“It starts with the creation of assumptions which have to be validated with the customer. Once we know what the end-user needs, we are certain that what we build is a satisfactory answer to his needs,” says Peter Horsten of Goyello. But because your company is in a position to have real conversations with real customers, you don’t need to actually build the MVP to see if you’re addressing legitimate needs and pain points. “No need to wait with validating the solution till the solution is ready!”

In short, if the customer’s not interested in what you’re thing is trying to do, then it doesn’t matter how awesome that thing does it.

“There is no point perfecting something that nobody wants. Set a deadline for customer contact. Stick to it. Test and learn and go again,” says Richard Poole of Fluxx. “If you’re worried about quality, launch a good, small thing — but launch something. You’ve achieved exactly nothing until you’ve launched a product to customers.”

2. Start with User Experiments

Larger firms don’t get the option to get wild and throw half-baked products into the market to see what happens, and product managers certainly don’t get skunkworks engineering teams to code up working prototypes of their fabulous ideas. But you can use lean methodologies to test your theories and gather customer response to your ideas.

“The key is that product managers simply need to apply lean methodologies to experiments rather than product launches. They need to generate user feedback off of simulated prototypes earlier in the lifecycle, long before code is written. But other than that, the same principles apply,” says Nis Frome of Alpha UX. “As consumers’ expectations continue to rise, product managers need to make it their business to foster a culture that puts the user at the center of their operation. That’s what lean is all about no matter how big or small your company.”

3. Minimize Bureaucracy

Rapid prototyping, testing, improvement, and iterations are key to making lean work, but your organization must be on board with the pace and aligned accordingly.

“To be a lean enterprise, silos must be broken down into a single team capable of (in)validating a hypothesis,” Kromer says. “If there are handoffs, approval committees, brand police with ‘do not pass go’ stamps, and legal sharks waiting to veto, you’re still in waterfall.”

While you probably can’t forgo all of the formalities, work with the various stakeholders to see which parts of the process can be more fluid and reactive while still giving everyone confidence that things won’t escape the mother ship without the appropriate sign offs.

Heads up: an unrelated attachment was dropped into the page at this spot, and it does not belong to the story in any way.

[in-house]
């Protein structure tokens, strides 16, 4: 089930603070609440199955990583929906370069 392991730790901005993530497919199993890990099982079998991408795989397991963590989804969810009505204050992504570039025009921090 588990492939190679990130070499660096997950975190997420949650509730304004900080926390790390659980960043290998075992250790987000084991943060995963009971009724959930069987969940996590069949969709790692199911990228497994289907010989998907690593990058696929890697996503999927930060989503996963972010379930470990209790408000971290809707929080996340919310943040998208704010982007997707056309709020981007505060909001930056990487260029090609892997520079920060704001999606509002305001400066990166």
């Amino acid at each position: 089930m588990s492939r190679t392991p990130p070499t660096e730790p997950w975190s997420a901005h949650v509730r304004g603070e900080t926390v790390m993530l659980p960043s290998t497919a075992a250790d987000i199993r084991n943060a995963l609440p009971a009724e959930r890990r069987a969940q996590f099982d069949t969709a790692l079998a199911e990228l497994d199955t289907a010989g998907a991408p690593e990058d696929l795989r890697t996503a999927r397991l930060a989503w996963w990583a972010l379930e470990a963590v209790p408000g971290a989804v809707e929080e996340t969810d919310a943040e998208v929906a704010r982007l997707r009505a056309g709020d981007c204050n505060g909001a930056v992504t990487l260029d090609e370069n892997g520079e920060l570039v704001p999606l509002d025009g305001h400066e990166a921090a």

Tweet this: Applying lean to enterprise product dev: see “which parts of your process can be more fluid and reactive.”

4. Identify and Eliminate Waste

eliminating waste from enterprise product development in lean methodology

No one wants to waste time, money, or resources, yet it plagues even the best intentioned operations. Often, it’s because it’s hard to recognize when you’re dealing with bits instead of widgets.

“When you go on to a manufacturing floor, you can see waste (in the form of) excess inventory or defects, you can see the rework (and scrap) or you can see (the problem with) transportation issues,” says Katherine Radeka of Whittier Consulting Group. “The challenge in product development is that you don’t have physical objects floating around – it’s about the flow of knowledge and information. Therefore, waste is harder to see.”

But even when you’re on the lookout for it, if you’re not taking a customer-centric approach, you’re unlikely to spot what’s unnecessary.

“We wanted to emphasize that the lean concept of waste, which is anything that is not value added, depends completely on defining what is value added and value added can only be defined from the customers’ point of view,” says Jeff Liker, author of The Toyota Way. “If you don’t really understand your customer, you have no way of prioritising what is value-added and what is waste.”

5. Remember that Perfection Takes Time

Lean methodologies can work just about anywhere, but it’s seldom an overnight transition and there are a number of “have to do” items that established enterprise firms simply can’t skip. So remember that it takes time and planning to find where in your organization you can align with lean principles — perfecting things is your last step.

Heather McCloskey

About Heather McCloskey

Heather J. McCloskey, Inbound & Content Marketing Manager at UserVoice, is a former broadcast news producer. When she's not writing pieces about product management and customer support here, she can be found putting pedal to the metal behind a sewing machine or painting watercolor comics.